Analysis Of Frederick Douglass Learning To Read

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Frederick Douglass’s Learning to Read
In his essay Learning to Read, author Frederick Douglass offers a seemingly grim outlook on the power of language in the context of nineteenth-century slavery. On first glance, Douglass 's struggle and subsequent suffering brought on by acquiring literacy seem to indicate futility, however, Douglass masterfully uses this newly acquired skill to introduce antislavery rhetoric without compromising the audience 's receptivity. His arrangement provides a high-stakes example of language’s unique ability to shelter and spread powerful yet potentially controversial ideas. Douglass uses linguistic elements such as vivid diction, narrative genre and metaphor to create an appeal to pathos that prevents his subtle
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Although Douglass blames his misery on learning to read, it is clear all slaves exist in this condition of suffering but are unable to observe or express this idea. Douglass describes the discontent that would "torment and sting [him] to unutterable anguish" that manifested after he learned to read (230). The word "torment" connotes severe abuse and suffering, and when coupled with "sting," seemingly alludes to a swarm of attacking insects, hounding after an innocent victim. Learning to read did not cause his discontent, but made him aware to it. The institution of slavery was “stinging” Douglass and the thousands of slaves with whom he shared his fate. He was unable to recognize the source of these stings until he read The Columbian Orator, which “enabled [him] to utter [his] thoughts” (229). Until this point, the metaphorical insects were intangible, and although Douglass could feel the pain, he was unable to describe the cause of his hardship. In the same way, Douglass’s contrarian ideas are hidden in his writing; a bias against slavery exists but is difficult to pinpoint at first glance. Ironically, as he vividly describes the pain he lived through on a daily basis, Douglass claims the anguish he endures is “unutterable” (230). This word choice serves to remind the reader that the evils of slavery are unspeakable, …show more content…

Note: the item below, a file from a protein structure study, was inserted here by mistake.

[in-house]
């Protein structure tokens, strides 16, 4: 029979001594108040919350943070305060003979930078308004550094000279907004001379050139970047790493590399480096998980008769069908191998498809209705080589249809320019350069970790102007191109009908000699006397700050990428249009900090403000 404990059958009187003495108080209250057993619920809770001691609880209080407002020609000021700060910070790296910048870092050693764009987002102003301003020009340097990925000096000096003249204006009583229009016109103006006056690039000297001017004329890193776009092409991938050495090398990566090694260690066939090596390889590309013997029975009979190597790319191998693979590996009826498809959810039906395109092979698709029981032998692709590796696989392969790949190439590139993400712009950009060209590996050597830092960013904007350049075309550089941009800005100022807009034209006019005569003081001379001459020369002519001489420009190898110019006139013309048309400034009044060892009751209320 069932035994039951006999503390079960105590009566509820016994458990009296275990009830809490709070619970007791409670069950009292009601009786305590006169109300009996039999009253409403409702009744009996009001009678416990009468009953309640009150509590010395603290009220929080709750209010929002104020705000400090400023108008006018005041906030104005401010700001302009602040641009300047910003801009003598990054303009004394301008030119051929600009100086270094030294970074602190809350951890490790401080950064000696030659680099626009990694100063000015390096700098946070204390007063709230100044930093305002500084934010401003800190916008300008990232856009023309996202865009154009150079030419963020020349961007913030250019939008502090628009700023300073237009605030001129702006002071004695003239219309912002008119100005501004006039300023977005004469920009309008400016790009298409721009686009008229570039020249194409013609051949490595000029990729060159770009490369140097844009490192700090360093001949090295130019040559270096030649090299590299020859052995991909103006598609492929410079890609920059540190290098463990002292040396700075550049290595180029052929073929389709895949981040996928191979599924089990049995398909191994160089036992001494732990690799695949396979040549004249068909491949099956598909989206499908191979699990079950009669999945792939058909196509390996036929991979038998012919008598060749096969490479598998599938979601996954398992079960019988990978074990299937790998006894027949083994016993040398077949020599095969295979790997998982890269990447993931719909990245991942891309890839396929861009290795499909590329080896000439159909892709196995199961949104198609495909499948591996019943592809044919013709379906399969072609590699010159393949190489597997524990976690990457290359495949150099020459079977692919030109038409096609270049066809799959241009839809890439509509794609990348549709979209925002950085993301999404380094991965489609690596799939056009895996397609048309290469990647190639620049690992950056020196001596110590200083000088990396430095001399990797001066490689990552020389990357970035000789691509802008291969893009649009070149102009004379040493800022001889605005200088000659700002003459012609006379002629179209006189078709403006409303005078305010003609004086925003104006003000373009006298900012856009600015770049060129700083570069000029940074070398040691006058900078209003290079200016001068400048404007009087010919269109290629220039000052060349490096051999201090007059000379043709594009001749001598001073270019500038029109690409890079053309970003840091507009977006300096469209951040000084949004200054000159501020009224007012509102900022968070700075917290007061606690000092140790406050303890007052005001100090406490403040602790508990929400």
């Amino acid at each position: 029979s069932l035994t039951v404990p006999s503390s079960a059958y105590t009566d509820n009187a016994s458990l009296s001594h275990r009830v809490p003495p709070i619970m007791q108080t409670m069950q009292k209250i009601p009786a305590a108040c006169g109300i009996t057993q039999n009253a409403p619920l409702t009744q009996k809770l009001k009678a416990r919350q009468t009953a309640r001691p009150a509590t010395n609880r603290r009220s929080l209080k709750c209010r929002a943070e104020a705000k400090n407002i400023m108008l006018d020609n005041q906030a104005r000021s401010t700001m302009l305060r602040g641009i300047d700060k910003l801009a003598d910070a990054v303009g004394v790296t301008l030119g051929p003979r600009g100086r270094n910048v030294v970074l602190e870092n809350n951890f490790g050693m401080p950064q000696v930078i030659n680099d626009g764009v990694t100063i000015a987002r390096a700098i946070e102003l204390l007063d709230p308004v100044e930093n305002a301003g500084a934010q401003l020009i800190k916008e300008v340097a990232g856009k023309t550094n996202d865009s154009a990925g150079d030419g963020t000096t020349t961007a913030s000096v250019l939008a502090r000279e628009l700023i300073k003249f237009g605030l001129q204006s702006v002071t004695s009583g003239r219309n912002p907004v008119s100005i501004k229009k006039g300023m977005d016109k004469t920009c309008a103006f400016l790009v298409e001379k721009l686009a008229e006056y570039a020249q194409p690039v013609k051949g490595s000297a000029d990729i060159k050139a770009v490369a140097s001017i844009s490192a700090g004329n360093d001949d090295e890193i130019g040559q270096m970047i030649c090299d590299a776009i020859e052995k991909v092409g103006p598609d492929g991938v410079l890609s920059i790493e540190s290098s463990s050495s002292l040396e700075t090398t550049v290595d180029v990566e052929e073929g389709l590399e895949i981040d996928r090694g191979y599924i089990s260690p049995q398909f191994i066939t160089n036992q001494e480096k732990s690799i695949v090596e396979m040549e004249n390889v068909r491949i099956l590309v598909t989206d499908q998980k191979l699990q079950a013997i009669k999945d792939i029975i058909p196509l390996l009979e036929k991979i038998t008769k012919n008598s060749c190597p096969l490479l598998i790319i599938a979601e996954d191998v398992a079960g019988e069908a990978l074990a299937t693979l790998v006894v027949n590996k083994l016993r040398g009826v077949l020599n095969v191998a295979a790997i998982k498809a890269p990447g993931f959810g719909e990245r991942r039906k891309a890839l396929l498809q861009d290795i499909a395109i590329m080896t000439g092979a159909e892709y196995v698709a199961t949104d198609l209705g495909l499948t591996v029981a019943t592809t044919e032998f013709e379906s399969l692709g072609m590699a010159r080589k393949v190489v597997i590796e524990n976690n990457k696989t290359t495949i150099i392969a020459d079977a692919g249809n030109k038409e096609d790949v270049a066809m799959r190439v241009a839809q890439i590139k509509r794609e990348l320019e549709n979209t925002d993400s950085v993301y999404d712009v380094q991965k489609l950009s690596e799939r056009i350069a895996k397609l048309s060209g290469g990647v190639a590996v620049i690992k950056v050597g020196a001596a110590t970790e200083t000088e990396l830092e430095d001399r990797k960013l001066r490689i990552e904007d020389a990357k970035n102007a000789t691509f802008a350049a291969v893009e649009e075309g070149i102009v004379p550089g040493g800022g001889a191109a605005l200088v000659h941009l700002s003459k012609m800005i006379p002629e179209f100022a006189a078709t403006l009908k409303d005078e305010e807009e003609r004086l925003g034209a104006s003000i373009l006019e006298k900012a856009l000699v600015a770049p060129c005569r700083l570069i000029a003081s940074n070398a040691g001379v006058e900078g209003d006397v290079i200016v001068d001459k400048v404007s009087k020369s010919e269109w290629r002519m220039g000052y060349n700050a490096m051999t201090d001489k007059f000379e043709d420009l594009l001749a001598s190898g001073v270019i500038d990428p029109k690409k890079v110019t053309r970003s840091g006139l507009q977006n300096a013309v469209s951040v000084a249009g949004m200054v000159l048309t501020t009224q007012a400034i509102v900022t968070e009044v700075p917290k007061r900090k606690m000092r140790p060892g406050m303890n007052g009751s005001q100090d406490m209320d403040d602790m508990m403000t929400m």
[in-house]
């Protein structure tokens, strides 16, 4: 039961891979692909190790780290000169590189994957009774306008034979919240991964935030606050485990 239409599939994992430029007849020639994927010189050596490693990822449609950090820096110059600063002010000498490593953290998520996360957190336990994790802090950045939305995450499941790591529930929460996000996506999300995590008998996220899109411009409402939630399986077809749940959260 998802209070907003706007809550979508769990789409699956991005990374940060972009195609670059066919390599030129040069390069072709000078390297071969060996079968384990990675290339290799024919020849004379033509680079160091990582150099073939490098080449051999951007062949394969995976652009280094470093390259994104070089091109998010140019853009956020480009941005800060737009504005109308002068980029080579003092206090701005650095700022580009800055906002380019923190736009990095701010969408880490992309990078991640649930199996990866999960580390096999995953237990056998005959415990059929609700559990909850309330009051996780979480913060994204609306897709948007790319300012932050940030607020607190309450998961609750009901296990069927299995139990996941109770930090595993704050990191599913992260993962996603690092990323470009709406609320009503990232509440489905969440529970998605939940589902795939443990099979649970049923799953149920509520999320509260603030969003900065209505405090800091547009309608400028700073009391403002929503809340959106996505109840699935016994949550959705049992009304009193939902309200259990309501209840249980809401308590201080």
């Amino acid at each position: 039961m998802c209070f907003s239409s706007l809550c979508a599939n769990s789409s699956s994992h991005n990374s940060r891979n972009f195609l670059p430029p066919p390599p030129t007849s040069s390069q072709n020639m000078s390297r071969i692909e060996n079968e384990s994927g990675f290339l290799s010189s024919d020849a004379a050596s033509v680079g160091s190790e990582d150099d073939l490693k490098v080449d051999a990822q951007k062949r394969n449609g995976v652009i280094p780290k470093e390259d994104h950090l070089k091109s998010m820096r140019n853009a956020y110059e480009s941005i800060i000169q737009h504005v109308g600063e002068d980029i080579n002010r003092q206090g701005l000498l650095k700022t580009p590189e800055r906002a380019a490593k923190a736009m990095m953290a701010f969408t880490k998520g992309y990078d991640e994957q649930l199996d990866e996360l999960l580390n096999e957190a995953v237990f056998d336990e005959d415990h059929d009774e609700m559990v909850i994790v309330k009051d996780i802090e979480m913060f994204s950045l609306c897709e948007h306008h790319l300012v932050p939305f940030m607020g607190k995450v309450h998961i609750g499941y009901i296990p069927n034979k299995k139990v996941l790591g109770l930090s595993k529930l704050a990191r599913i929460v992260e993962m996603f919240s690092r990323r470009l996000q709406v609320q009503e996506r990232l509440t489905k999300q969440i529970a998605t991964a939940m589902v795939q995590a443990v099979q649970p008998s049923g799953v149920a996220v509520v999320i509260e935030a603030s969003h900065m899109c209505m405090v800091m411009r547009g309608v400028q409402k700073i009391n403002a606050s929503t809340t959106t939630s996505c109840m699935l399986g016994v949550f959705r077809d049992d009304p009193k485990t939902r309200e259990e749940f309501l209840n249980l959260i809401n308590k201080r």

He wants the reader to understand that slaves are innately human but were "reduced...to slavery" (230). His word choice clearly illustrates that slaves were not always in this oppressed state. On a fundamental level, in order for an object to be reduced, it must first be large. Douglass uses word choice to subtly promote the idea that slaves are not deserving of the jail sentence of slavery. He furthers the idea that slaves are people, not just property by describing how his mistress treats him "as though [he were] a brute" (228). Through his word choice, Douglass emphasizes the false and artificial nature of this course of treatment. The reader can clearly witness how slavery acts as an agent of degradation that unjustly pushes enslaved populations to the bottom rung of the social ladder. Douglass demonstrates how slavery degrades individuals to the status of animals while simultaneously illustrating that these same individuals are capable of great things, such as writing literary works. The metaphors allows the reader to almost effortlessly conclude that slaves are people as well and treating them as animals is unjust. Douglass is able to illuminate this injustice to the reader only because of language, demonstrating the tremendous power of the

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